Reducing Regulatory Burdens On Hemp Farmers
Current THC testing and sampling requirements – while well intended to distinguish hemp crops from illicit marijuana grows — have severely burdened farmers and is particularly onerous to those who grow hemp fiber and hemp grain crops. Pre-harvest sampling and testing protocols are cumbersome and prone to error, frequently leading to inaccurate compliance results. This creates serious financial risks and legal liability, hampering the adoption of hemp among farmers and impeding the growth of the hemp industry.
While many farmers have called for a complete exemption from testing requirements for hemp grain and hemp fiber, some regulators have reacted with concern that, without testing, there would be fewer safeguards against the illicit cultivation of marijuana under the guise of hemp. A solution exists that will provide significant regulatory relief to farmers while still ensuring sufficient regulatory oversight: Fit for Purpose (FFP) licensing.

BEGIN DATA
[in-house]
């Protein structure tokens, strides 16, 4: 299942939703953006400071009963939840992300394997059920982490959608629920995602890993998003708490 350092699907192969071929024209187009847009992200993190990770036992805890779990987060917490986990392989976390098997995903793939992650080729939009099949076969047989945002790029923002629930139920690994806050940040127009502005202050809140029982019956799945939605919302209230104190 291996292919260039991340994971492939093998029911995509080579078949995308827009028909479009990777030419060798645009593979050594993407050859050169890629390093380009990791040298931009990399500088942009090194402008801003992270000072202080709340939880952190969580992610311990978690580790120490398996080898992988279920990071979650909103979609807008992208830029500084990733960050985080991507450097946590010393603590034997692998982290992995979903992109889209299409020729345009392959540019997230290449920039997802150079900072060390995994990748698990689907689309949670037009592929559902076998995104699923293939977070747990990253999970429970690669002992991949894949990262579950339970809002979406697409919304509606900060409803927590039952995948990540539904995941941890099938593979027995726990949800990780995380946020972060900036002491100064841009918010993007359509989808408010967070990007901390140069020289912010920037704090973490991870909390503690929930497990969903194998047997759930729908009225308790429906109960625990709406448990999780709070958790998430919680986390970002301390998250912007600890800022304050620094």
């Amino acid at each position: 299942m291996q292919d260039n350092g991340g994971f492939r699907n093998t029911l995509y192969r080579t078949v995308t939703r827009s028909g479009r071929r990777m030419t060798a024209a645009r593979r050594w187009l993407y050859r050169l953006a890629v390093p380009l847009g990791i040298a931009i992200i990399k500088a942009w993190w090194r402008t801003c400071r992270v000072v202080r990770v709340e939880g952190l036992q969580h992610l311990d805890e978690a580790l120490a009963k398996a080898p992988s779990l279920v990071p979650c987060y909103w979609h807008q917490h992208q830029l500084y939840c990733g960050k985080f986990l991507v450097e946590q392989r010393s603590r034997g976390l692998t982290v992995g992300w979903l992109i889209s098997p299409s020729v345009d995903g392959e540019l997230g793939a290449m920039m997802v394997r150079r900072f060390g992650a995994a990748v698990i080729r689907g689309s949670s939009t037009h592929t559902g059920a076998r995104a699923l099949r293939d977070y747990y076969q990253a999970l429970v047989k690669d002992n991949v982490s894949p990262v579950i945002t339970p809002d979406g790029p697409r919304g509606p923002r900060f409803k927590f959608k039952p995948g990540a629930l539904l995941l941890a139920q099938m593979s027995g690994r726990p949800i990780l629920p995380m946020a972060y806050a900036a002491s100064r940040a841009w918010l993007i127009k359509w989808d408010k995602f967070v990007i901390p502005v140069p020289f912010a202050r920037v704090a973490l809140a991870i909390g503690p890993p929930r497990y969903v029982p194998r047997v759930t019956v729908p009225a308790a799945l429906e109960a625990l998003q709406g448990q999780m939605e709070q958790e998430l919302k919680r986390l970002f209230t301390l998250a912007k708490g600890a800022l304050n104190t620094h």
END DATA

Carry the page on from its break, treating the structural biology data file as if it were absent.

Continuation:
A FFP structure gives farmers and downstream processors the opportunity to choose a clear, less burdensome regulatory pathway based on the final purpose of the crop, while providing regulators a more manageable and effective mechanism for ensuring compliance with the law. FFP creates nine different license types and provides clear processes for review, testing, sampling, harvest, and drying. With the USDA employing its existing authority to utilize performance-based sampling, hemp farmers with an established track record of compliance would benefit from fewer regulatory burdens, while state hemp regulators would be spared from conducting repetitive and largely unnecessary inspections and tests. Meanwhile, post-harvest sampling and testing will provide a more accurate measurement of THC level for products entering the market while reducing costly issues of non-compliance and remediation.